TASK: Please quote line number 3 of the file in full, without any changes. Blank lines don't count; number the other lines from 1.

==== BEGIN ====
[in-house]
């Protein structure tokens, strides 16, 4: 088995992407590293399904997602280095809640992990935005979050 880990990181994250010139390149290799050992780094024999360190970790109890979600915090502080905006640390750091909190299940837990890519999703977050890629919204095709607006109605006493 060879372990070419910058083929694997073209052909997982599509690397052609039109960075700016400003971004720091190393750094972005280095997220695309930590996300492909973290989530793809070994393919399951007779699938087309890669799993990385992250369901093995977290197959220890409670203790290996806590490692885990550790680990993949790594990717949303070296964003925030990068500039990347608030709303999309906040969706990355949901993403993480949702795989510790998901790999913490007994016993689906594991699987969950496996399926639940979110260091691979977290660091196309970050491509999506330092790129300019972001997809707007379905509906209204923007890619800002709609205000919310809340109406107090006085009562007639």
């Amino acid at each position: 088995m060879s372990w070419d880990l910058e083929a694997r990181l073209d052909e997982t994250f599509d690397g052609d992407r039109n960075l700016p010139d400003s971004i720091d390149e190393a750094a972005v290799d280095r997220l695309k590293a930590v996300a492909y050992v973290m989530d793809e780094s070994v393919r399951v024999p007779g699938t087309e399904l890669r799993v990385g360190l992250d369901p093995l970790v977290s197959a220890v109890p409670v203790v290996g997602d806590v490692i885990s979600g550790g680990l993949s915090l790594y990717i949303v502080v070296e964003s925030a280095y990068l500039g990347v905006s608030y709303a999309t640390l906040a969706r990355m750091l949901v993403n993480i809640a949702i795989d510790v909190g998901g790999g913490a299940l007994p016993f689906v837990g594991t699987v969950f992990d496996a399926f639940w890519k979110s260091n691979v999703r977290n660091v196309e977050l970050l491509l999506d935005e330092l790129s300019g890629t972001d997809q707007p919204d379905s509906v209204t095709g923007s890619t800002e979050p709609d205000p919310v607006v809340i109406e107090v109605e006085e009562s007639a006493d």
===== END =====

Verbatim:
């Amino acid at each position: 088995m060879s372990w070419d880990l910058e083929a694997r990181l073209d052909e997982t994250f599509d690397g052609d992407r039109n960075l700016p010139d400003s971004i720091d390149e190393a750094a972005v290799d280095r997220l695309k590293a930590v996300a492909y050992v973290m989530d793809e780094s070994v393919r399951v024999p007779g699938t087309e399904l890669r799993v990385g360190l992250d369901p093995l970790v977290s197959a220890v109890p409670v203790v290996g997602d806590v490692i885990s979600g550790g680990l993949s915090l790594y990717i949303v502080v070296e964003s925030a280095y990068l500039g990347v905006s608030y709303a999309t640390l906040a969706r990355m750091l949901v993403n993480i809640a949702i795989d510790v909190g998901g790999g913490a299940l007994p016993f689906v837990g594991t699987v969950f992990d496996a399926f639940w890519k979110s260091n691979v999703r977290n660091v196309e977050l970050l491509l999506d935005e330092l790129s300019g890629t972001d997809q707007p919204d379905s509906v209204t095709g923007s890619t800002e979050p709609d205000p919310v607006v809340i109406e107090v109605e006085e009562s007639a006493d």